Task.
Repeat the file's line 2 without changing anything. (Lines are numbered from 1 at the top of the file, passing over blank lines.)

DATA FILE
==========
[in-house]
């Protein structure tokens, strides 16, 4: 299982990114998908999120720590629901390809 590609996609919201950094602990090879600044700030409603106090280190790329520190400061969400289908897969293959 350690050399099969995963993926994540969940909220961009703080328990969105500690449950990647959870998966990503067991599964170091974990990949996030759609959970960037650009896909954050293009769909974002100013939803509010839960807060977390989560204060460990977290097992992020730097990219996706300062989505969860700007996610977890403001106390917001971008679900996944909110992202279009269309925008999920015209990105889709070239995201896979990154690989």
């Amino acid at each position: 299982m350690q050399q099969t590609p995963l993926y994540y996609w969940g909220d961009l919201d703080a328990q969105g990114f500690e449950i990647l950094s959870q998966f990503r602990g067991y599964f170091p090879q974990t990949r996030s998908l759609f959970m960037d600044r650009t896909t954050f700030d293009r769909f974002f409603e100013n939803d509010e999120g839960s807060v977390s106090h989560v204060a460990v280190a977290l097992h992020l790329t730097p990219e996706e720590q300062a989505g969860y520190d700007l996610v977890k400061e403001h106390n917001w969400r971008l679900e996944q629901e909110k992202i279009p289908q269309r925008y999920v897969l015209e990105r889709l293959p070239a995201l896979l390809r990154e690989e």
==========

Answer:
């Protein structure tokens, strides 16, 4: 299982990114998908999120720590629901390809 590609996609919201950094602990090879600044700030409603106090280190790329520190400061969400289908897969293959 350690050399099969995963993926994540969940909220961009703080328990969105500690449950990647959870998966990503067991599964170091974990990949996030759609959970960037650009896909954050293009769909974002100013939803509010839960807060977390989560204060460990977290097992992020730097990219996706300062989505969860700007996610977890403001106390917001971008679900996944909110992202279009269309925008999920015209990105889709070239995201896979990154690989």